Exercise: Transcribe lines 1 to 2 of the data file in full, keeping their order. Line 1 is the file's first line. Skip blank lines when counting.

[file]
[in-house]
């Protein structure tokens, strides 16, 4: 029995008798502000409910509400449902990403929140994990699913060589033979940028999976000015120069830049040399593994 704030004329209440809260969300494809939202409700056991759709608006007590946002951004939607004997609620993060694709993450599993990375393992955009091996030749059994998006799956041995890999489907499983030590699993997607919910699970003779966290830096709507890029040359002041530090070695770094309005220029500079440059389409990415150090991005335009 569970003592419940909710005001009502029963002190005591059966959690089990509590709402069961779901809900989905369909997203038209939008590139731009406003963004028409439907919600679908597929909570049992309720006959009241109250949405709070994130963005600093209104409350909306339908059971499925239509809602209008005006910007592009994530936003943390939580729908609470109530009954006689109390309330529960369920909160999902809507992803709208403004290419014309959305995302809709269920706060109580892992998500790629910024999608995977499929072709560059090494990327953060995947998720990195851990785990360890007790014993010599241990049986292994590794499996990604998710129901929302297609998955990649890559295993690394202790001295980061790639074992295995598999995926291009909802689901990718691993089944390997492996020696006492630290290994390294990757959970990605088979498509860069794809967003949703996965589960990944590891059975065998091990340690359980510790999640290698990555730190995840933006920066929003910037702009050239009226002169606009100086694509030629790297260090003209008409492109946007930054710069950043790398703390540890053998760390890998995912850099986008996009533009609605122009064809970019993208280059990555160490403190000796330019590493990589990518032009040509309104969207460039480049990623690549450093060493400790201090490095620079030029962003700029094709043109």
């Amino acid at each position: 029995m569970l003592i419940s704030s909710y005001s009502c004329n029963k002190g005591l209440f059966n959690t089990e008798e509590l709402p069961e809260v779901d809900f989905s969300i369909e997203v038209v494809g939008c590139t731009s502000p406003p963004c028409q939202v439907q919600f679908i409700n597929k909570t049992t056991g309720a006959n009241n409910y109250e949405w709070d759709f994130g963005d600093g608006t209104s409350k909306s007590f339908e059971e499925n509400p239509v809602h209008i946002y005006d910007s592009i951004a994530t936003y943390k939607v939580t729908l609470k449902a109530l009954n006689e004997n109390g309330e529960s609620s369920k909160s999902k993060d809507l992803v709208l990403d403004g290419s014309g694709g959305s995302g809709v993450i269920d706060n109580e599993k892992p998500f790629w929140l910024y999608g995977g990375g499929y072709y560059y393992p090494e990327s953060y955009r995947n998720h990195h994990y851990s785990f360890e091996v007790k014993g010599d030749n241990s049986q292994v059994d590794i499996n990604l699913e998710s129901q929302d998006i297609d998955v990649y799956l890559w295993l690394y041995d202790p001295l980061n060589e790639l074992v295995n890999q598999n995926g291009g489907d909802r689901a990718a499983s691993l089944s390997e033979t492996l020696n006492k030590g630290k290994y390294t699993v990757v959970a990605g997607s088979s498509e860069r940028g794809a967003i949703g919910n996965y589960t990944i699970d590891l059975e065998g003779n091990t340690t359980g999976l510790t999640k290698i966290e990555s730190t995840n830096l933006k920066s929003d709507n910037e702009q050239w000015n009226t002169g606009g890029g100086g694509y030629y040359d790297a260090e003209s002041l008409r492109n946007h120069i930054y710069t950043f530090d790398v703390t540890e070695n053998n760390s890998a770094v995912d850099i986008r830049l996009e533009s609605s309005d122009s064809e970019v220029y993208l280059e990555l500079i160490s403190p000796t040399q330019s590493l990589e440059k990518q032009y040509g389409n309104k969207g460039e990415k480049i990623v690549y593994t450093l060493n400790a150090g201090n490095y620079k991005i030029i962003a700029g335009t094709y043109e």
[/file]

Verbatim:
[in-house]
């Protein structure tokens, strides 16, 4: 029995008798502000409910509400449902990403929140994990699913060589033979940028999976000015120069830049040399593994 704030004329209440809260969300494809939202409700056991759709608006007590946002951004939607004997609620993060694709993450599993990375393992955009091996030749059994998006799956041995890999489907499983030590699993997607919910699970003779966290830096709507890029040359002041530090070695770094309005220029500079440059389409990415150090991005335009 569970003592419940909710005001009502029963002190005591059966959690089990509590709402069961779901809900989905369909997203038209939008590139731009406003963004028409439907919600679908597929909570049992309720006959009241109250949405709070994130963005600093209104409350909306339908059971499925239509809602209008005006910007592009994530936003943390939580729908609470109530009954006689109390309330529960369920909160999902809507992803709208403004290419014309959305995302809709269920706060109580892992998500790629910024999608995977499929072709560059090494990327953060995947998720990195851990785990360890007790014993010599241990049986292994590794499996990604998710129901929302297609998955990649890559295993690394202790001295980061790639074992295995598999995926291009909802689901990718691993089944390997492996020696006492630290290994390294990757959970990605088979498509860069794809967003949703996965589960990944590891059975065998091990340690359980510790999640290698990555730190995840933006920066929003910037702009050239009226002169606009100086694509030629790297260090003209008409492109946007930054710069950043790398703390540890053998760390890998995912850099986008996009533009609605122009064809970019993208280059990555160490403190000796330019590493990589990518032009040509309104969207460039480049990623690549450093060493400790201090490095620079030029962003700029094709043109």